Culture of Human T Cells, Intracellular Staining, and Flow Cytometric Analysis
Peripheral blood (PB) from de-identified healthy donors was collected in this study after obtaining informed consent. This study was approved by the IRB committee of Temple University. Naïve CD4+ T cells and CD8+ T cells were obtained from PB mononuclear cells (PBMCs) through negative selection using human naïve T cell isolation kit II from Miltenyi Biotec (San Diego, CA, USA). T cells were activated by anti-CD3 Ab + anti-CD28 Ab at day 0. D2HG – ranging from 0 to 500 μM concentrations – was added to the culture on day 0. Cells were collected at different time points of culture, counted, and analyzed for intracellular staining of IFN-γ using an intracellular staining kit from BD (BD Cytofix/Cytoperm™ Kit, BD Biosciences, CA, USA) and antibodies from Biolegend. Multi-color flow cytometric analysis was performed using a BD LSRII flow cytometer as described (25).
D2HG Is Present in Micromolar Concentrations in Tumor Interstitial Fluid
There were two cohorts of nine mice each studied in a crossover fashion with either an awake–asleep cycle or an asleep–awake cycle. Each awake and asleep study period was of a 2-h duration – 6 microdialysis samples – that included an equilibration period of 1-h prior to the start of the study and a 1-h re-equilibration period in the asleep–awake cohort to ensure the mice were fully conscious prior to the 2-h awake period sample collection. The concentrations of both D2HG and L2HG were monitored in BTIF by microdialysis in mice bearing intracerebral mIDH1/U87 brain tumors. Concentrations of L2HG were found to be under the lower limit of quantitation (1.35 μM) in all microdialysis samples collected. D2HG concentrations were measured in all microdialysis samples from each of the 18 mice (Figures 1A,B), wherein it can be seen that BTIF concentrations varied considerably between the mice with a mean ± SD of 122.3 ± 84.2 μM for all mice included in the study.
Figure 1. D2HG brain tumor interstitial fluid concentrations in mIDH1/U87 tumor-bearing mice in two sequenced cohorts. Awake–asleep (A) and asleep–awake (B). Each line is representative of one mouse.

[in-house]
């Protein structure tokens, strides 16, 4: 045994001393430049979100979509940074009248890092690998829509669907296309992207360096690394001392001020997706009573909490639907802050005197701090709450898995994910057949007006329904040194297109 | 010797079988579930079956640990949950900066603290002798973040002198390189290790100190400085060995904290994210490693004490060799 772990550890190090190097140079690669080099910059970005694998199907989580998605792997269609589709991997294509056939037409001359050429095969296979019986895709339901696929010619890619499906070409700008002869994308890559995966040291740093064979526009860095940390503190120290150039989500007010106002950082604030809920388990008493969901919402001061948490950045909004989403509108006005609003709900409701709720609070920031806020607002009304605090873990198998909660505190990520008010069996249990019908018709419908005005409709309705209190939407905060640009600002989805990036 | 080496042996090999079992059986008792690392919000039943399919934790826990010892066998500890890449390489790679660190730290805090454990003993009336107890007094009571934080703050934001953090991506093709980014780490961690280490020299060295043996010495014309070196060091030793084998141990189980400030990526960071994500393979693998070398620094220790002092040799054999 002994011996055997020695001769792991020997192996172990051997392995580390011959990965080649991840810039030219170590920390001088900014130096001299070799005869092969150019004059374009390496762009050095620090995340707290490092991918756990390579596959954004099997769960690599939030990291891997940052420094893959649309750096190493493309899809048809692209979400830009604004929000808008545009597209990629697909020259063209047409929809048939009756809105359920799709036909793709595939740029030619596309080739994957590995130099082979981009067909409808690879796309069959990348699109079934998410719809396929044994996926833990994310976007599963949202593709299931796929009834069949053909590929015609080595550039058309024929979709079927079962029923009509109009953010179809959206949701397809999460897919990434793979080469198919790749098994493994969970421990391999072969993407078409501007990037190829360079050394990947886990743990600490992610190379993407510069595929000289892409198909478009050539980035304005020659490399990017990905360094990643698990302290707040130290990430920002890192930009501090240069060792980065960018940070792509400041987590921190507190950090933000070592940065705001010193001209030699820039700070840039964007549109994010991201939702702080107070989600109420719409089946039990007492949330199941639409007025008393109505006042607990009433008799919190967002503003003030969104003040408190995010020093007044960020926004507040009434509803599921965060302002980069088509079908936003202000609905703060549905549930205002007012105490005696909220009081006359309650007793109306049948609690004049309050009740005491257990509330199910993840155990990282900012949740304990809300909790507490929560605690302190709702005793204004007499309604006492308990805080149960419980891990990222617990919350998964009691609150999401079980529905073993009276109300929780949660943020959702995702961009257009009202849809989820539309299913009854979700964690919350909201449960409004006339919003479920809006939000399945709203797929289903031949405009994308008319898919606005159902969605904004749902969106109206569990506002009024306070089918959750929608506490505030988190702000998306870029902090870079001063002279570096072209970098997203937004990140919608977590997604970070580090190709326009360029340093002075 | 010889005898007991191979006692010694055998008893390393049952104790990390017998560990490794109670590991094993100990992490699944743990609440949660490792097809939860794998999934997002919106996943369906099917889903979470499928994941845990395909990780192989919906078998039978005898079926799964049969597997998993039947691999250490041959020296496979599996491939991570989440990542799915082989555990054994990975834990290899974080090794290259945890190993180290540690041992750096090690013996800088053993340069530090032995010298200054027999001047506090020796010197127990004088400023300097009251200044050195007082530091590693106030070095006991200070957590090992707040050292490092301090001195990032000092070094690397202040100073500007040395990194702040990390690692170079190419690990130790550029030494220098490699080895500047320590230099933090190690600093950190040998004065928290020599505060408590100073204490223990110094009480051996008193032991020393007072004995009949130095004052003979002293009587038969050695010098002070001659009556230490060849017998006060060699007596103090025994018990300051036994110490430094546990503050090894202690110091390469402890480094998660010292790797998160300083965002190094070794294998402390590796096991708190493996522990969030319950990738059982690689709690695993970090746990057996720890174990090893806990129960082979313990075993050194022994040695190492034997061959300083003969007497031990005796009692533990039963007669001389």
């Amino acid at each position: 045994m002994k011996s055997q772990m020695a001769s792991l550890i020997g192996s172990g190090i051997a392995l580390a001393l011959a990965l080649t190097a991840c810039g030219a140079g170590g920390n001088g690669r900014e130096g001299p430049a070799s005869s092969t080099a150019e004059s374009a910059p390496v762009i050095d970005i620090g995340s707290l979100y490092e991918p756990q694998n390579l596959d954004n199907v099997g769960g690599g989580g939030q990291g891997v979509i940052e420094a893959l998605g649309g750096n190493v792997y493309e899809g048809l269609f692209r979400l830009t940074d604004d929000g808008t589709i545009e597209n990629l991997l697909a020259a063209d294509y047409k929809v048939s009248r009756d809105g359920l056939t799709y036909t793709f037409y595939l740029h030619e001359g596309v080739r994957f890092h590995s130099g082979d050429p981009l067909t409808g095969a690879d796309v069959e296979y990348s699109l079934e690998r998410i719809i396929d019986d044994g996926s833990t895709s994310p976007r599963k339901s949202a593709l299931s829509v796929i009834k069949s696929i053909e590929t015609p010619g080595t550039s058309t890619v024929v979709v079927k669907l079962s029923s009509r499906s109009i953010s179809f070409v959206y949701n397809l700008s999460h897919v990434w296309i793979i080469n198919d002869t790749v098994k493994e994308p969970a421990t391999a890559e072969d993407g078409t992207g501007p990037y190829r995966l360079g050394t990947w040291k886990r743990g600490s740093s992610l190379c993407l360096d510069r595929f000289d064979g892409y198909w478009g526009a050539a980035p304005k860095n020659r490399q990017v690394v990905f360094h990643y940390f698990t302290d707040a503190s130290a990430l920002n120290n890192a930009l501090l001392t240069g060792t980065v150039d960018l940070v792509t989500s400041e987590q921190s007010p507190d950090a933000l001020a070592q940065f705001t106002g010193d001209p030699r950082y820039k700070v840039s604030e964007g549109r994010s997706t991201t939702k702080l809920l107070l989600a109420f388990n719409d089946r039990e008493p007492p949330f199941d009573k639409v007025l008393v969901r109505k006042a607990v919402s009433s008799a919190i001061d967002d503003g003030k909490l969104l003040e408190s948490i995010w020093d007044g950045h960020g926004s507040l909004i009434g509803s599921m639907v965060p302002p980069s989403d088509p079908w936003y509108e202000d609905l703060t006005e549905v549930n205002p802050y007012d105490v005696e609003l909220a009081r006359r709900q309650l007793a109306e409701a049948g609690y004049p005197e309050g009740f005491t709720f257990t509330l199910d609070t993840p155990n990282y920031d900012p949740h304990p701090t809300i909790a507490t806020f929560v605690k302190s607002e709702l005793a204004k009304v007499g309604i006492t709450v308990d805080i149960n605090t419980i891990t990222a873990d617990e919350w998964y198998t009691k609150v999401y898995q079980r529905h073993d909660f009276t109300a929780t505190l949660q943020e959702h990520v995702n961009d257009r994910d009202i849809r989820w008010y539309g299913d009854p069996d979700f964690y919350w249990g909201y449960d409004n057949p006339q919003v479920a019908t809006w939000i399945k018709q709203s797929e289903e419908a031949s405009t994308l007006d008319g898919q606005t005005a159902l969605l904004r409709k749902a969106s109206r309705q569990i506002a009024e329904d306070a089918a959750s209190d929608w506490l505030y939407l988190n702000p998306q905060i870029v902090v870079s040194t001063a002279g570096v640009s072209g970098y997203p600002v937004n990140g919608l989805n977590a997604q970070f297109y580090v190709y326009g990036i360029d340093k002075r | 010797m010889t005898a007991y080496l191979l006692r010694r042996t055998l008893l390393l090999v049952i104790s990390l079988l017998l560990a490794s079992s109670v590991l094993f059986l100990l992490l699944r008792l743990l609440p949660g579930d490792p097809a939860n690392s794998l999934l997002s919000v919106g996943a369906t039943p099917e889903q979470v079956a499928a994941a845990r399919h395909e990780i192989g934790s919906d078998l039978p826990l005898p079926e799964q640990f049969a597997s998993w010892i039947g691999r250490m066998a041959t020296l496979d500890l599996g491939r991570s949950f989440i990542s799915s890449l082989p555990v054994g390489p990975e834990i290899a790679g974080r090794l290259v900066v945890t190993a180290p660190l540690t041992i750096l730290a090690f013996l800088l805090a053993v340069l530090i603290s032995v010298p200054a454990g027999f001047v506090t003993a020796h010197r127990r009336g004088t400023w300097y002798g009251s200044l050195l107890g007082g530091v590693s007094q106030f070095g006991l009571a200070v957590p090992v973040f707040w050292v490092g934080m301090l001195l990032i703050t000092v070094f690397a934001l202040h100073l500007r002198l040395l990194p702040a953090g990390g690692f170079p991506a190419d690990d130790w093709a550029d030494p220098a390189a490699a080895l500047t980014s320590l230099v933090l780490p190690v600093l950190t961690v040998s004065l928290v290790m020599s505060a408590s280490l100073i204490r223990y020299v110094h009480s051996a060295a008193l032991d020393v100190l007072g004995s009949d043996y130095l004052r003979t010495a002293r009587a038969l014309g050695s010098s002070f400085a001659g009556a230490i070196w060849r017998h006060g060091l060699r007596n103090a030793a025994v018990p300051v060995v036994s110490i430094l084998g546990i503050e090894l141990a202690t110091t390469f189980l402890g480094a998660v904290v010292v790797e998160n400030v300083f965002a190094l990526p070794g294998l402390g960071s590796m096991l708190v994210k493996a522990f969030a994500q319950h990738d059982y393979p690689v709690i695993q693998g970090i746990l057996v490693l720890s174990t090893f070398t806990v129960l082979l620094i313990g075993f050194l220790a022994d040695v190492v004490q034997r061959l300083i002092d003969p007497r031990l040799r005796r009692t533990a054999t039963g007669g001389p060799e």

In order to analyze the D2HG BTIF concentrations, we defined a steady-state period to be the longest consecutive time period (a minimum of three samples or a 1-h period) of measured concentrations with a CV ≤ 25%. All 18 mice contained segments in both the awake and asleep states that fulfilled the steady-state inclusion criteria (Figure 2; Table 1). There was no sequence effect observed between the two cohorts (p = 0.98), indicative that the timing of anesthesia did not have an effect on the D2HG concentrations in the two states. Thus, there were a total of 36 study periods – 18 awake and 18 asleep – that produced mean D2HG BTIF concentrations in the asleep state of 117.6 versus 126.9 μM in the awake state.
Figure 2. Comparison of D2HG concentrations in microdialysate, tumor homogenate, and plasma. Tumor homogenate concentrations were calculated assuming a tissue density of 1.00 mg/mL. Microdialysate values represent the average of the awake and asleep states after statistical analysis to determine steady-state segments in each period.
Concentration of D2HG Found in Brain Tumor Homogenate
Table 1 shows the concentrations of D2HG in total brain tumor homogenates, wherein it can be seen the values were in the millimolar range (assuming a tumor density of 1.00 g/mL), which is consistent with previous studies analyzing D2HG levels in R132H_mIDH1/U87 tumors (4, 26). The mean D2HG brain tumor concentration for all mice was 6.8 ± 3.6 mM, with a range from ~500 μM to >10 mM. No tumors contained quantifiable L2HG (LLOQ = 170 μM). The concentrations of D2HG in BTIF ranged from 0.5 to 7.6% (average = 2.4%) of the total tumor concentrations, and thus, quite variable between mice (Table 1). The tumor D2HG concentrations did not vary significantly between cohorts (p = 0.76), indicative that anesthesia did not impact the overall D2HG concentration in the tumors. The inter-animal variability in D2HG BTIF and tumor concentrations is likely due to the inherent heterogeneity of the tumors caused by regions of necrosis and proliferation that would affect the number of viable cells producing D2HG. In addition, the tumor homogenate concentrations reflect distribution into normal cells and its subpopulations that may be subjected to differential distribution. Finally, the heterogeneity is dependent on the actual collected sample; mIDH1/U87 tumors are well demarcated, so gross dissection to yield a tumor sample is not likely to introduce large errors; however, microdialysis sampling is dependent on the tumor environment and the restrictions imposed by the spatial resolution of microdialysis probe (27). Previous studies utilizing U87MG orthotopic xenograft models have displayed a heterogenous population of tumor cell types (28) as well as variable metabolic profiles among various tumor cells, usually correlated with hypoxic versus normoxic regions of tumors (29, 30).
Concentrations in Ipsilateral/Contralateral Brain and Plasma
The concentrations of D2HG were quantifiable (≥1.35 μM) in all non-brain tumor samples. The concentrations (assuming a density of brain tissue of 1.00 g/mL) of D2HG in ipsilateral and contralateral brain ranged from 4.2 μM to 2 mM and 3.0 to 48.6 μM, respectively (Table S4 in Supplementary Material). In contrast, the L2HG levels in ipsilateral and contralateral brain ranged from 1.35 to 10.63 μM and 1.35 to 14.65 μM, respectively; however, concentrations in four ipsilateral and three contralateral brain samples were less than the lower limit of quantitation (1.35 μM).